valhalla-dev Digest, Vol 17, Issue 3
vitalyd at gmail.com
Mon Dec 14 14:56:49 UTC 2015
On Monday, December 14, 2015, Thomas W <twhitmore.nz at gmail.com> wrote:
> Hi Vitaly, people
> [If you want a BooleanBitList, create a separate class for it.]
> > But why? I have a generic class ArrayList that satisfies contract of
> whomever wants to use it
> ArrayList is an *implementation*, java.util.List is a contract. Now the
> List contract can be filled by anybody -- ArrayList<int>,
> ArrayList<boolean> using a byte-per-cell, BooleanBitList using a
> The "contract" you referred to (but referencing the incorrect type) gives
> you full flexibility, to have whatever storage & addressing are provided by
> the implementation. An "implementation" on the other hand, to be
> meaningful, has to actually make some things concrete. In a Collection,
> storage is likely to be that.
Nope, I referenced the right type :). ArrayList fulfills the higher level
List contract but it has implementation level contract that people rely on
and leverage intentionally.
> I am happy for bytewise addressing & cell width (in bytes) to be
> abstracted in the service of generic specialization; but you're trying to
> cross a really clear boundary, when you change the CPU instructions,
> storage addressing etc etc etc to address memory below the "byte" level.
Perhaps we'll have to disagree here, I don't think there's a clear boundary
> I'm pretty sure you can see there's a boundary, too -- Good design is
> about choosing the right boundaries & respecting them, such that a useful,
> meaningful & efficient abstraction is presented at the higher level.
Agreed in principle.
> > Why define another abstraction just to support better/more efficient
> storage for a given *type*? There's no capability/semantic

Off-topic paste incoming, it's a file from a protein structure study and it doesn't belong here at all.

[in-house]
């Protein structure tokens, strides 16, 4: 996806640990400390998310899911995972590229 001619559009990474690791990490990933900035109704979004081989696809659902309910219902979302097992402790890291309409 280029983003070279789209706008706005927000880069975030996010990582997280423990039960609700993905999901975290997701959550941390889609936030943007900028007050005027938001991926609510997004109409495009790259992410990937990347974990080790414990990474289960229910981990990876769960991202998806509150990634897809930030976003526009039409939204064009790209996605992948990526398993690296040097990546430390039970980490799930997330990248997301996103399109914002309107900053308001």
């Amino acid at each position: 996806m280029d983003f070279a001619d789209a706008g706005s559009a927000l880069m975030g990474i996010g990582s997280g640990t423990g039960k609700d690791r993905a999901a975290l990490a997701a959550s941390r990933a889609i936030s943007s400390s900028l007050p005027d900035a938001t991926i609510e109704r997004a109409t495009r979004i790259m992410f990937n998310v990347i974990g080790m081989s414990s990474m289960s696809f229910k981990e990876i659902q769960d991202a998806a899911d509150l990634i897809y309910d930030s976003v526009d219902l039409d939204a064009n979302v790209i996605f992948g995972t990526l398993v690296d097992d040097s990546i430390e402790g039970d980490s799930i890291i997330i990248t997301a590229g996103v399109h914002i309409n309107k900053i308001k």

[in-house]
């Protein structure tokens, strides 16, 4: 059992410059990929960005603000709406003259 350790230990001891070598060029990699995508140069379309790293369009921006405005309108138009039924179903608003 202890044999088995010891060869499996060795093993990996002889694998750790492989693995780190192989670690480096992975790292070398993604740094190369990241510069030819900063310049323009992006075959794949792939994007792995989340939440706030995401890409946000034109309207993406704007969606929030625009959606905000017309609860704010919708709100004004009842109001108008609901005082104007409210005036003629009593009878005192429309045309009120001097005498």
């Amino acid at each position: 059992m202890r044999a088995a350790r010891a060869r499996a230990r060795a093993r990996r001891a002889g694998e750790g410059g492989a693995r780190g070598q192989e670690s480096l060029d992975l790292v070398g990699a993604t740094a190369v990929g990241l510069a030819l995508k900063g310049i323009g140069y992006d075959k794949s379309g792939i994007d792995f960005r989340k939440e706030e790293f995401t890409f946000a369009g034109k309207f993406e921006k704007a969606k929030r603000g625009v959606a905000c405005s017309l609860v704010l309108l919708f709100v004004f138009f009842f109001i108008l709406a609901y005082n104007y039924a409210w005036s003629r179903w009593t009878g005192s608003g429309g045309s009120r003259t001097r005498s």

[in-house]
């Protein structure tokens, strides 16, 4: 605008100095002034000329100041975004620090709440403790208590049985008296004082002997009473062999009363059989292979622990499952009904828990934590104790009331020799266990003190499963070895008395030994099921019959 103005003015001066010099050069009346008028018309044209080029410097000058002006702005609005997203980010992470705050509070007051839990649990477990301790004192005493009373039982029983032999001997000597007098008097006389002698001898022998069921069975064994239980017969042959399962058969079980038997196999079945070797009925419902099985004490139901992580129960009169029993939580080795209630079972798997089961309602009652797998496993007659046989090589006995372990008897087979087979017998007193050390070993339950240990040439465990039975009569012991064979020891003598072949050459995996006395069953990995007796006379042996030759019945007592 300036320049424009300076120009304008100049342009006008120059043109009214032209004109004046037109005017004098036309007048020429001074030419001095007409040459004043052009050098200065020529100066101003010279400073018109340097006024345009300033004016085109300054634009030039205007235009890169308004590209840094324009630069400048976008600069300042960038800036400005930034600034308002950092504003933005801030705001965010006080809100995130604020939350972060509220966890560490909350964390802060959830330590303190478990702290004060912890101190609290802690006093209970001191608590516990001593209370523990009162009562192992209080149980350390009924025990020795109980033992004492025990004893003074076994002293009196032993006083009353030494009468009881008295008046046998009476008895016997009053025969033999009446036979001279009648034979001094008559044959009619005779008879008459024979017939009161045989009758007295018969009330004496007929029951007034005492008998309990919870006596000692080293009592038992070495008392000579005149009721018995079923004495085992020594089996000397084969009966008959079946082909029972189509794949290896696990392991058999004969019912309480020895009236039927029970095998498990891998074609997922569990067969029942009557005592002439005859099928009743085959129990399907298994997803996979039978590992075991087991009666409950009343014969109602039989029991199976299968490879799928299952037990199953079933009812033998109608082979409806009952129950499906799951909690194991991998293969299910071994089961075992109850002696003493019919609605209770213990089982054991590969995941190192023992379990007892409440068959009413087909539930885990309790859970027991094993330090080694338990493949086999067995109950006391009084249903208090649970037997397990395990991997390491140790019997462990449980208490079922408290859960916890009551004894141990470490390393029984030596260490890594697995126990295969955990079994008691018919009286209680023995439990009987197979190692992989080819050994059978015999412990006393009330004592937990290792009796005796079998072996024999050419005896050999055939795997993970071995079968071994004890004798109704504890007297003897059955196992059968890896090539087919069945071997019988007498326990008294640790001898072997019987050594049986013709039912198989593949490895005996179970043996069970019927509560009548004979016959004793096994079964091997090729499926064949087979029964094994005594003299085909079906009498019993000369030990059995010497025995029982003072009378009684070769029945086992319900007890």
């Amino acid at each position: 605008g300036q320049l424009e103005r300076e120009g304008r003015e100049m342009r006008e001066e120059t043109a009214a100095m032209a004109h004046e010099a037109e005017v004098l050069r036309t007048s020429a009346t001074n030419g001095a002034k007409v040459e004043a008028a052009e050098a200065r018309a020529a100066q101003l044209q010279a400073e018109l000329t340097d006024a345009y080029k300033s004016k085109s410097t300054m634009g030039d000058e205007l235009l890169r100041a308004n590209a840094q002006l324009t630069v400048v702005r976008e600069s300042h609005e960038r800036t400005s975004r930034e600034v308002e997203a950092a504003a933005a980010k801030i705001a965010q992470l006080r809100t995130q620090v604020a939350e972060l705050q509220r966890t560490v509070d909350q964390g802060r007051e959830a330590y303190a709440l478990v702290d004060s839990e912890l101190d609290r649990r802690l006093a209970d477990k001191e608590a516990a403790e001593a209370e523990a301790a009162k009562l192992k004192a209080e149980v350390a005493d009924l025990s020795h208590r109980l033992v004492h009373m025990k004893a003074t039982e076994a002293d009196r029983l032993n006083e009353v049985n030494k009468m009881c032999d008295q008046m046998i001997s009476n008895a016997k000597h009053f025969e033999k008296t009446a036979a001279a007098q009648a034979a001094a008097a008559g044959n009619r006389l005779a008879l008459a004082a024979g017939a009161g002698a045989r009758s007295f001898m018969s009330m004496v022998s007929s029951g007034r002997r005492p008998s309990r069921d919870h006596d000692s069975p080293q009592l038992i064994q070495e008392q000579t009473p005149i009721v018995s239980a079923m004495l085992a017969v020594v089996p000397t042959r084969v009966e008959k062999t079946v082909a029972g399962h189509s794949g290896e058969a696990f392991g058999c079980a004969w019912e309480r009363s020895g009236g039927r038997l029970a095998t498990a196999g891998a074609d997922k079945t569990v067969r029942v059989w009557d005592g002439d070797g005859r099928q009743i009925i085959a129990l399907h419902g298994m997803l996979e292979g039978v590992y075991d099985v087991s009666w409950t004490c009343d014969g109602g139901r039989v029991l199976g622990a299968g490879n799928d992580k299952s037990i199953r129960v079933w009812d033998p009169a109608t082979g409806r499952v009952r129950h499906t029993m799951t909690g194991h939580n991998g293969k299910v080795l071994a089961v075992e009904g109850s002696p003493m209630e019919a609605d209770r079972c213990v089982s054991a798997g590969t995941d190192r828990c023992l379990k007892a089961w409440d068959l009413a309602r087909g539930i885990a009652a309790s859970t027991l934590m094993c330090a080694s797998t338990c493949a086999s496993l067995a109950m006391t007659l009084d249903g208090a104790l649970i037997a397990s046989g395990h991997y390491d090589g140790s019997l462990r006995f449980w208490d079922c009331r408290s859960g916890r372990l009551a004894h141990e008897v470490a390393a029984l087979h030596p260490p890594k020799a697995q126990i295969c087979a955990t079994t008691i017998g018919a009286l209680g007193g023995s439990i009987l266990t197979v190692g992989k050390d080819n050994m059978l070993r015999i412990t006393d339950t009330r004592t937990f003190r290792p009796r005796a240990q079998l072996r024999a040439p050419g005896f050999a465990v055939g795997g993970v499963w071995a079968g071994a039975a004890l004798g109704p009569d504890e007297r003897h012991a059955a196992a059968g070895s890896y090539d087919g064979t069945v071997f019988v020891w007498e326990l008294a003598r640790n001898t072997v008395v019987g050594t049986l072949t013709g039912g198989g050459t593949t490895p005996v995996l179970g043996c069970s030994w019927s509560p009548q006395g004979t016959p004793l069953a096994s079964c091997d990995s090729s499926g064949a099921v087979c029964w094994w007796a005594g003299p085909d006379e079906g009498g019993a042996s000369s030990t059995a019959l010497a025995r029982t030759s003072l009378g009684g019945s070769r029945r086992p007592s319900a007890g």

> > change here, it's still an ArrayList.
> Another abstraction? Classes have existed since Java 1.0, hardly new. We
> should use them, they work well for things such as types providing
> different implementations of an interface.
Abstraction is meant in general sense here. You're providing a named type
here that user will be aware of one way or another; either the type is
exposed directly or hidden behind some factory that returns it. Unless of
course the factory takes a Class and switches on known types, but we'll
probably agree that's not a good answer.
> And to correct your second sentence: there's no capability/semantic
> change, it's still a *List*. But there would be _fundamental difference in
> implementation_, so it should be a different concrete type.
What is the fundamental difference?
> > The world today requires that but it's unnecessary; storage is an
> implementation detail that shouldn't necessarily "leak" into the
> > type system.
> The purpose of a concrete Collection implementation is to implement
> storage. 'List' keeps storage out of the type. ArrayList, LinkedList & the
> putative BooleanBitList implement it.
> It's probably mistaken to claim that implementation is "just a detail"
> that can (or should be) abstracted out of the type system. The fundamental
> purpose of concrete classes is to organize _concrete code which does
> something_, aka implementation, since without implementation a system does
Again, agree in principle. I'm just not seeing the fundamental difference
here that warrants this.
> Yes, a preprocessor can do "anything". Is it a good idea? No.
Don't think this is anything close to being a preprocessor.
Let me ask you this - how do you propose users make use of more optimal
ArrayList-like implementations? How do you expose your BooleanBitList? How
do you expose more efficient implementations in the future when you didn't
envision a particular specialization today? How does user make use of it
without touching their source code?
Sent from my phone
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